Despite these trends, all major indicators suggest that urbanization rates across the world economy are now higher and more rapid than ever before in human history. This is not to suggest that the entire world has become a single, densely concentrated city; on the contrary, uneven spatial development, sociospatial polarization and territorial inequality remain pervasive, endemic features of modern capitalism. The urban revolution poses major challenges for the field of urban studies.
Today, however, it is not the internal differentiation of urban worlds within neatly contained ecologies of settlement, or the extension of such urbanized settlements into rural hinterlands, that constitutes the central focal point for urban studies. Instead, in conjunction with the uneven yet worldwide generalization of urbanization, we are confronted with new forms of global connectivity — along with new patterns of disconnection, peripheralization, exclusion and vulnerability — among and within urbanizing regions across the globe.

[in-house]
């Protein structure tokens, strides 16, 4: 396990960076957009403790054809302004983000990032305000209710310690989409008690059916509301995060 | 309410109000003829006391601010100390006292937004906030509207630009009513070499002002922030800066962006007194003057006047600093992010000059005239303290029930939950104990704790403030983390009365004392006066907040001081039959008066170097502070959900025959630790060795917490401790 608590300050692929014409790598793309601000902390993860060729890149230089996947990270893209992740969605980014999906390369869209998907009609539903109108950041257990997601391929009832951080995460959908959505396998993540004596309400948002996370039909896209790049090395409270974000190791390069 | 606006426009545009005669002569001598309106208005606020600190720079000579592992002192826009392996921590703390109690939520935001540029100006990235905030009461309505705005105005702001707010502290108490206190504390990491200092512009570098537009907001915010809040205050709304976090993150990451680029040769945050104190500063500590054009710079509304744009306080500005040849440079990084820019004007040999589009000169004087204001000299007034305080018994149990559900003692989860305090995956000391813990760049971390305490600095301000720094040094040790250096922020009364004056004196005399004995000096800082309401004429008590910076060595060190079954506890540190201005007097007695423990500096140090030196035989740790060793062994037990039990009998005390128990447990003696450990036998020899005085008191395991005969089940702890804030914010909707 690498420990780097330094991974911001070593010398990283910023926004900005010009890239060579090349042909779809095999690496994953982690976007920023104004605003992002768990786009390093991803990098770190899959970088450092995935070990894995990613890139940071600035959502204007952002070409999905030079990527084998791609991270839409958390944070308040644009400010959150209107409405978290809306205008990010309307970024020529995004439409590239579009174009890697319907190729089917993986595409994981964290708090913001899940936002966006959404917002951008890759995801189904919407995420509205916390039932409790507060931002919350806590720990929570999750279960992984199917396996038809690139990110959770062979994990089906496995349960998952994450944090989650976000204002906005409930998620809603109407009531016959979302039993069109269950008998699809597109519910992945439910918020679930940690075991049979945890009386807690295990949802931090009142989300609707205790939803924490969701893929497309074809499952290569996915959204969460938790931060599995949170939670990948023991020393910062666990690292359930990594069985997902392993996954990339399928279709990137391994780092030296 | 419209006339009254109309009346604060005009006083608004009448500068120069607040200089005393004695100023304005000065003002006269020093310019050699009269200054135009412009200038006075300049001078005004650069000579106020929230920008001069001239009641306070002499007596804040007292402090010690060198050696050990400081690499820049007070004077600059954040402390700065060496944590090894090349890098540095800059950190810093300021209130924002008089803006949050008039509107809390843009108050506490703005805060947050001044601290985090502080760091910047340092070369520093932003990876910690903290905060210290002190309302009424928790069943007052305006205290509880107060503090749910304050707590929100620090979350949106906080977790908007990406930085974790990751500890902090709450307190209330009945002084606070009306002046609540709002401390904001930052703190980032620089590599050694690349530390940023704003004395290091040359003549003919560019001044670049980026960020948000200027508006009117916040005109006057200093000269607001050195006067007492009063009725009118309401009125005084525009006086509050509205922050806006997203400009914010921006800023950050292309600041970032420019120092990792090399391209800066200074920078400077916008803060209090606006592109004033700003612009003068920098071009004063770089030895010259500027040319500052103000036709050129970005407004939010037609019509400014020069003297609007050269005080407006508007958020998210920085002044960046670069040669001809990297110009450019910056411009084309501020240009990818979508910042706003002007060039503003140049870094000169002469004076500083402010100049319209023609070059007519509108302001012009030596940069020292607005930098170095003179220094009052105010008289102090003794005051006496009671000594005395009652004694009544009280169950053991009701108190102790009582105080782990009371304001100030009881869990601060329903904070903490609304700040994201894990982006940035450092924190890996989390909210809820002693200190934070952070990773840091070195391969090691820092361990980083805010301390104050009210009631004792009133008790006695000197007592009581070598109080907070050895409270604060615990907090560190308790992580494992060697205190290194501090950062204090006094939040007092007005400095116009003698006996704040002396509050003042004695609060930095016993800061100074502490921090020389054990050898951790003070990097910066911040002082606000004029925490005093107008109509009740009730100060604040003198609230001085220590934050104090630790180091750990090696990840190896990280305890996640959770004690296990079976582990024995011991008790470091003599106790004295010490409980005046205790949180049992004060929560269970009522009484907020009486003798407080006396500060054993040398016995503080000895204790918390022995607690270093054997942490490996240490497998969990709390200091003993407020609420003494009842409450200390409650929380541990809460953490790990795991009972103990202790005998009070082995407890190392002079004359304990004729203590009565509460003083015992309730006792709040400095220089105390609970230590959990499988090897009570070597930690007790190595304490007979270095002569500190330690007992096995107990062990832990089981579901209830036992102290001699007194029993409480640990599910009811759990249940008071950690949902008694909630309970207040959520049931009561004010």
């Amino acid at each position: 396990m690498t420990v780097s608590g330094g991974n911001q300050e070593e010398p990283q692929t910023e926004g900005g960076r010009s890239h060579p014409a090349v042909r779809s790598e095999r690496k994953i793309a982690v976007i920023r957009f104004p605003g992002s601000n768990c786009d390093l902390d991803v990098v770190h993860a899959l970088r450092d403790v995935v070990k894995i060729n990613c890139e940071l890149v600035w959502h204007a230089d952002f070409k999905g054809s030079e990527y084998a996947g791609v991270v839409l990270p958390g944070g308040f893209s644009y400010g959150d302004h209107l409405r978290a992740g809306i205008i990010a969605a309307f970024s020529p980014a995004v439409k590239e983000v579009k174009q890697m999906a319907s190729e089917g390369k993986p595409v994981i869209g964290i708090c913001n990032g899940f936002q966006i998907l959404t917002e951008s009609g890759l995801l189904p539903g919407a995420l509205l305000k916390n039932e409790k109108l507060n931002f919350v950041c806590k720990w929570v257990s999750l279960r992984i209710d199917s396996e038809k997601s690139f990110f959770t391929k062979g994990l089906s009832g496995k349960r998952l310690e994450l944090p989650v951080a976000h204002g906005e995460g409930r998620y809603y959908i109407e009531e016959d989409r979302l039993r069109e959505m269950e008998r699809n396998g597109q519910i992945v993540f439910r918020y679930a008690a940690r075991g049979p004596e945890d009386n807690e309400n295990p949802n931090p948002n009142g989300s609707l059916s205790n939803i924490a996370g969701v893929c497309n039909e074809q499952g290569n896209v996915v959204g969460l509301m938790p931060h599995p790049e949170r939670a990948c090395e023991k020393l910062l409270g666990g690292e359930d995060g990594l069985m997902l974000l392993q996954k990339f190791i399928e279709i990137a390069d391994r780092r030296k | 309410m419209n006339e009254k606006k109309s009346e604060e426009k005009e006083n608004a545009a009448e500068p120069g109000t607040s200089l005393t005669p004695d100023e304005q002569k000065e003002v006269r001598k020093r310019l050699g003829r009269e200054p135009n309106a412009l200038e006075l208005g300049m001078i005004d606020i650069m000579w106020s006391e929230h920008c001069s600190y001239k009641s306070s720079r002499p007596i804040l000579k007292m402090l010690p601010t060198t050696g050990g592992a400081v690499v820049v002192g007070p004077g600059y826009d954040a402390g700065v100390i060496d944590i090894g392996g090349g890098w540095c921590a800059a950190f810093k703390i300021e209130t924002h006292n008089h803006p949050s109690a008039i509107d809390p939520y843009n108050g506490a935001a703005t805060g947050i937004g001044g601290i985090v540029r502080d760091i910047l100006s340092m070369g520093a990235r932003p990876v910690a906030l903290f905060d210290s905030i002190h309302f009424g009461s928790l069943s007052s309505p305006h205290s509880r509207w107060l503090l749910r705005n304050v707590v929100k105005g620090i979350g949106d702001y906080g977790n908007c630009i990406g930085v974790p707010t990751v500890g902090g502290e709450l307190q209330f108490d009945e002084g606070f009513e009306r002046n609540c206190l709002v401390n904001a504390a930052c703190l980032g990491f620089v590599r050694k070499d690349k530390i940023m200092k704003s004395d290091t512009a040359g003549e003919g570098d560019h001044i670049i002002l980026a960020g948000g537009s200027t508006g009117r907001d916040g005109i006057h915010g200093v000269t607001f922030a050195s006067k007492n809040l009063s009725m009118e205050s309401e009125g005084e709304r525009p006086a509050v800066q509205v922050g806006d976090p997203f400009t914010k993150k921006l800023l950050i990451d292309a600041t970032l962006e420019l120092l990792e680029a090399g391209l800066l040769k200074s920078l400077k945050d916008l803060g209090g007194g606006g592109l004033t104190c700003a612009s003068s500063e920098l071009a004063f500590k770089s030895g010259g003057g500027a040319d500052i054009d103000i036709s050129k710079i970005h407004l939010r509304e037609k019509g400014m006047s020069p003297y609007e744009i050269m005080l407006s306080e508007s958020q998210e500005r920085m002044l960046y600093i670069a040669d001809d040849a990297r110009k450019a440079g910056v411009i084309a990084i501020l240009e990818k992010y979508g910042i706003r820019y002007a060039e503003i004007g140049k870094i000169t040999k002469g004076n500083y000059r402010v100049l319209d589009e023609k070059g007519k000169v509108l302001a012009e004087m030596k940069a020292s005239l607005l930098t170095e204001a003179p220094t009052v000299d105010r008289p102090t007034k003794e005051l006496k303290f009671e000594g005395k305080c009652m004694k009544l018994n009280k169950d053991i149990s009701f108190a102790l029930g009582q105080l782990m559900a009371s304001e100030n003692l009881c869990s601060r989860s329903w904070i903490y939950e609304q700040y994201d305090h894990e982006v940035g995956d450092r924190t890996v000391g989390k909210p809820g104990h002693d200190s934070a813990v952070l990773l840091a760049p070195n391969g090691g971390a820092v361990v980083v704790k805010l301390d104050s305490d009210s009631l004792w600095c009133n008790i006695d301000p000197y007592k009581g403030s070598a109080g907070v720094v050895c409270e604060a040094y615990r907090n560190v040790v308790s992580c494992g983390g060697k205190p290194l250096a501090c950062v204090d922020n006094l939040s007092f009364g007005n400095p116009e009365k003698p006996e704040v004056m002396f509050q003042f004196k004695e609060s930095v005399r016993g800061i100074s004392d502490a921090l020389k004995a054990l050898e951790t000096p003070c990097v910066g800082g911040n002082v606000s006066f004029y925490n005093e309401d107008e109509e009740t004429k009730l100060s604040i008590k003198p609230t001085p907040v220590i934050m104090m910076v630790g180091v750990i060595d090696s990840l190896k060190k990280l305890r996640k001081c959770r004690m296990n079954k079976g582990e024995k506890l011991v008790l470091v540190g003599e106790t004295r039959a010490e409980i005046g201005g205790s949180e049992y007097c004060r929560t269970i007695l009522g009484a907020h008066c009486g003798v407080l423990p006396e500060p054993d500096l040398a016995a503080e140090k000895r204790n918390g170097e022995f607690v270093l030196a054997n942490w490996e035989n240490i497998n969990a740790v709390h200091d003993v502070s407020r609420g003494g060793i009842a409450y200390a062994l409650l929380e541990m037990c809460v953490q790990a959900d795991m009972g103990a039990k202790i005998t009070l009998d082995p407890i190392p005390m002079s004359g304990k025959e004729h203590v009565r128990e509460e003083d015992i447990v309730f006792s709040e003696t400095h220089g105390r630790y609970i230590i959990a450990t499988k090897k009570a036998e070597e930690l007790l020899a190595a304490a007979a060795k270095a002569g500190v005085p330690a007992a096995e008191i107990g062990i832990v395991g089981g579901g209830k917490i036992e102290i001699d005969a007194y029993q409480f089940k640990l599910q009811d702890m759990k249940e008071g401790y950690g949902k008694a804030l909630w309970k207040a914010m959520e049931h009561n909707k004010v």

How to decipher these transformations, their origins, and their consequences? What categories and models of urbanization are most appropriate for understanding them, and for coming to terms with their wide-ranging implications?
Since the early s, critical urban researchers have devoted intense energies to precisely these questions — on the one hand, by analyzing emergent forms of globalized urbanization and their impacts upon social, political and economic dynamics within and beyond major cities; on the other hand, by introducing a host of new methods and conceptualizations intended to grasp the changing realities of planetary urbanization under late 20 th- and early 21 st -century capitalism.